Community Rises Up Against One Man’s Refusal to Pay Heed to Their Concerns
by Leonard Knott
Larry Wood was given 10 minutes to make his deputation to Selwyn Township Council at its last meeting before the municipal election on October 27. He asked for 12 minutes and quickly went to work detailing the concerns of residents around Pigeon Lake about wild rice seeding and harvesting.
With an overflowing council chamber listening quietly, Wood showed slides of Pigeon Lake 10 years ago and again in 2014 demonstrating the effect on the lake since the planting and harvesting of wild rice began. In the earlier slides, the surface of southern Pigeon Lake is clear. In recent pictures, a narrow channel through vast rice beds is shown, created by the cutting of wild rice plants by the props of residents’ boats sailing to and from their properties.
“We are not against the harvesting of wild rice,” Wood who lives on Hawkswood Drive, Ennismore told Council. “We are, however, against the intentional seeding of the lakes and the commercial harvesting of the rice by an individual who is the catalyst for the expansion of the rice fields which are taking over the lake.
“In essence,” he emphasized, “this is a financial gain for one, at the cost of many.”
Who the “one” is became apparent when Wood played a 2012 taped radio interview with James Whetung. In the interview, Whetung states that in waters controlled by the federal government (Pigeon Lake is one such lake), they do not issue permits and have asked him not to plant nor harvest rice in these waters. Whetung told the interviewer that he did not let this stop him. He clearly states that he planted thousands of pounds of seeds to replenish the rice beds.
Next, Wood played an audio recording of the noise made by Whetung’s airboat while harvesting. “We’re forced to listen to this for hours on end, day after day, until he is finished.” He added the noise affects people as far as half a mile inland.
With the packed council chamber clearly behind him, Wood itemized concerns they have about wild rice.
Waterway navigation is drastically reduced. The lake is no longer a venue for recreational activities. Constant clean-up of rice plants, cut by boat props, floating into shore. Unacceptable noise level. “Perhaps most important,” he summed up, “property values are being affected… Over time this will mean a reduction in the township tax base…fewer tourists…could result in some businesses folding, hence less revenue for the township.”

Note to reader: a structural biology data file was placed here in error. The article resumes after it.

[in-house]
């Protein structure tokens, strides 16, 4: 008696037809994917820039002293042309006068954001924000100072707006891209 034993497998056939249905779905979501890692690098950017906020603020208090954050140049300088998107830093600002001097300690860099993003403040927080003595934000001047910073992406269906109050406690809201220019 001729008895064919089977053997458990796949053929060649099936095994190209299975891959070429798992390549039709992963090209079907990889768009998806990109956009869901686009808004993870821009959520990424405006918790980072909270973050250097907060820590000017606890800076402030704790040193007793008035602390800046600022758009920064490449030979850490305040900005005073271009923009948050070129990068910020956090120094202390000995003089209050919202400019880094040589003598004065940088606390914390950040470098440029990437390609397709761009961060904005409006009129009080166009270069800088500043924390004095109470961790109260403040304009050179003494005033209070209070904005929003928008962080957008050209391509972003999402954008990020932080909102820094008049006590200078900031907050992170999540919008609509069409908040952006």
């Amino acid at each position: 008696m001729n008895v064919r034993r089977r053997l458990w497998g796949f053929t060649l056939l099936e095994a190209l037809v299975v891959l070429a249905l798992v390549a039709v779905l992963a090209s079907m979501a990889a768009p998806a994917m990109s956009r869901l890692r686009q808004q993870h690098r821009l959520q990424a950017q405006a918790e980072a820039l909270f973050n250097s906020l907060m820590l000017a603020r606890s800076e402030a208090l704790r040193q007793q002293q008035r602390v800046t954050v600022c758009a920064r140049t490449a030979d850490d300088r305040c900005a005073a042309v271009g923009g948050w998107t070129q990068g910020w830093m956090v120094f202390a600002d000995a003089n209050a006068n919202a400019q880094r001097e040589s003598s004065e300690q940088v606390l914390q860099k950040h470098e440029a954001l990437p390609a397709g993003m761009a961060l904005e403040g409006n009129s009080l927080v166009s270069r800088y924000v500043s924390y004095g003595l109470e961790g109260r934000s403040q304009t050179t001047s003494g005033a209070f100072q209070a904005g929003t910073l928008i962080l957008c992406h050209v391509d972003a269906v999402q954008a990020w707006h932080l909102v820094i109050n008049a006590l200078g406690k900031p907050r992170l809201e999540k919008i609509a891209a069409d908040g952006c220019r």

Wood asked if it was right to harvest and sell rice, “which could be infected with Ergot which is fatal to humans if consumed?”
Those protesting against the rice harvesting are going all out to draw attention to the problem. “We met with Trent Severn Waterways Enforcement Division, who will be reviewing our complaint,” noted Wood.
The Enforcement Division is gathering information that will, “hopefully put an end to illegal harvesting of rice,” said Wood.
The protesting residents around Pigeon Lake held meetings with MPP Jeff Leal, MP Dean Del Mastro and Brett Tregunno, Kawartha Conservation.
“During each of these meetings,” Wood told Council, “we were encouraged to write to government agencies or individuals of influence requesting their assistance in finding solutions.”
“Support for The Save Pigeon Lake” initiative has grown very quickly with over 250 people registered ... and (it) grows every day as the word spreads,” he added.
Council was quick to approve a motion by Councillor Donna Ballantyne that, “the correspondence and information provided by Larry Wood related to mechanical wild rice harvesting be received for information, and that the Township of Selwyn send correspondence to the Federal Minister of Environment Leona Aglukkaq strongly urging that as noted in the 2012 correspondence sent to Mr. Wood from previous Minister, Peter Kent, a wild rice policy be developed… and due regard be given to how mechanical wild rice harvesting and seeding is significantly impacting how residents are able to enjoy our waterways.”
The Council resolution also asked that clarification be provided explaining how wild rice can be defined as “wild” when mechanically harvested and seeded.
The resolution called for the federal and provincial governments to respond by the spring of 2015 well in advance of the next harvesting season. Copies of the Resolution will be sent to Premier Kathleen Wynne, MP Dean Del Mastro, MPP Jeff Leal, Minister of Natural Resources, Minister of Environment, presidents of the Association of Municipalities of Ontario (AMO) and ROMA, the Warden for Trent Severn Waterway Enforcement Division and Larry Wood.
The motion was endorsed unanimously by recorded vote.
Copyright 2010 Lakefield Herald Ltd.
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